System Design & Management

Design guru Don Norman: Microsoft is beating Apple at design

“I really do think that Apple did lose its way and none of the comments have made me change my opinion whatsoever,” Don Norman, professor and director of the Design Lab at University of California, San Diego, leans back and tells me over our Google Hangouts session.

Norman, founder of the Nielsen Norman Group and author of The Design of Everyday Things, is referring to my first interview with him in August, where he criticised Apple’s design approach, saying Apple emphasises appearance at the expense of usability and has made its products harder to understand. It was a surprising yet refreshing statement, particularly when Apple is lauded all over the world for designing beautiful and supposedly intuitive products. Norman then praised Microsoft, saying the company is doing the “best job today in terms of usability”.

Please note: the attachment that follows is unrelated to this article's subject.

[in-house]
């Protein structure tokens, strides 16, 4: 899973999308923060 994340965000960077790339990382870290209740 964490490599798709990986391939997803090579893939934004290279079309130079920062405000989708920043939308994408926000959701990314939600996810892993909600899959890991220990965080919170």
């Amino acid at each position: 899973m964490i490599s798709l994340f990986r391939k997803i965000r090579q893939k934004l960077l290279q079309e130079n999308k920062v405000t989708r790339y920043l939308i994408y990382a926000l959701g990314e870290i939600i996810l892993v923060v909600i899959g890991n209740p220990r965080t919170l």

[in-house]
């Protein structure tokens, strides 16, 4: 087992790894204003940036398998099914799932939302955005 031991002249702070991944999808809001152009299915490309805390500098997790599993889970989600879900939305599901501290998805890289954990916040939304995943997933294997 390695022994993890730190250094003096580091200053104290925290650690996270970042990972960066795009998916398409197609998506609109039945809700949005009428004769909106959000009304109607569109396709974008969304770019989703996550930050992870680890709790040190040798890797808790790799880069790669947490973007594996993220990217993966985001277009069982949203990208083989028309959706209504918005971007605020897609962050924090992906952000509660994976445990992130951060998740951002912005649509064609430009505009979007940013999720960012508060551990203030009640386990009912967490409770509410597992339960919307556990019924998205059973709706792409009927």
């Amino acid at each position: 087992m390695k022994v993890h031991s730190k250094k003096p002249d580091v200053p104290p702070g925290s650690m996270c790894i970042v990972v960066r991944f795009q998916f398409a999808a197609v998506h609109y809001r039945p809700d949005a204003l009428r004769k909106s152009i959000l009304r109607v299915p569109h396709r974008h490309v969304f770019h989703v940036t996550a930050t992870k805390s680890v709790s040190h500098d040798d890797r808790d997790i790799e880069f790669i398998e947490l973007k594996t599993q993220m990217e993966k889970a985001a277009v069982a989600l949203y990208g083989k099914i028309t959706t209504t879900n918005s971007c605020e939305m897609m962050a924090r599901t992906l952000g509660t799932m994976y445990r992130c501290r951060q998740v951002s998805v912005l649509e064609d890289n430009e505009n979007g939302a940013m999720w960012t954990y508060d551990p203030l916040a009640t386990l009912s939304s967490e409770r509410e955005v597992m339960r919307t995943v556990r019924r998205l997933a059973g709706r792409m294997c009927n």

His comments reverberated across the design community and ordinary users, dividing opinions. Many rejoiced that Norman had finally given a voice to many usability problems they frustratingly encounter on a daily basis with Apple products. “Finally, someone who will publicly say that Apple doesn’t have the perfect UX!” one commentator wrote in delight.

But many still were flummoxed as to why Norman could say Microsoft could possibly be doing a better job than Apple. “To say Microsoft has better design than Apple is preposterous. Has Mr. Norman bumped his head?” another commentator fumed.

Since the interview, Norman, together with his long-time friend and partner in the Nielsen Norman group, Bruce “Tog” Tognazzini, published a more comprehensive account of how Apple has lost its grip on the fundamental principles of good design. Namely these are discoverability, feedback, and correction. Tognazzini was Apple’s first user interface designer and in the article he and Norman give specific examples of where Apple has gone wrong.

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Ayesha Salim

Ayesha Salim is Staff Writer at IDG Connect

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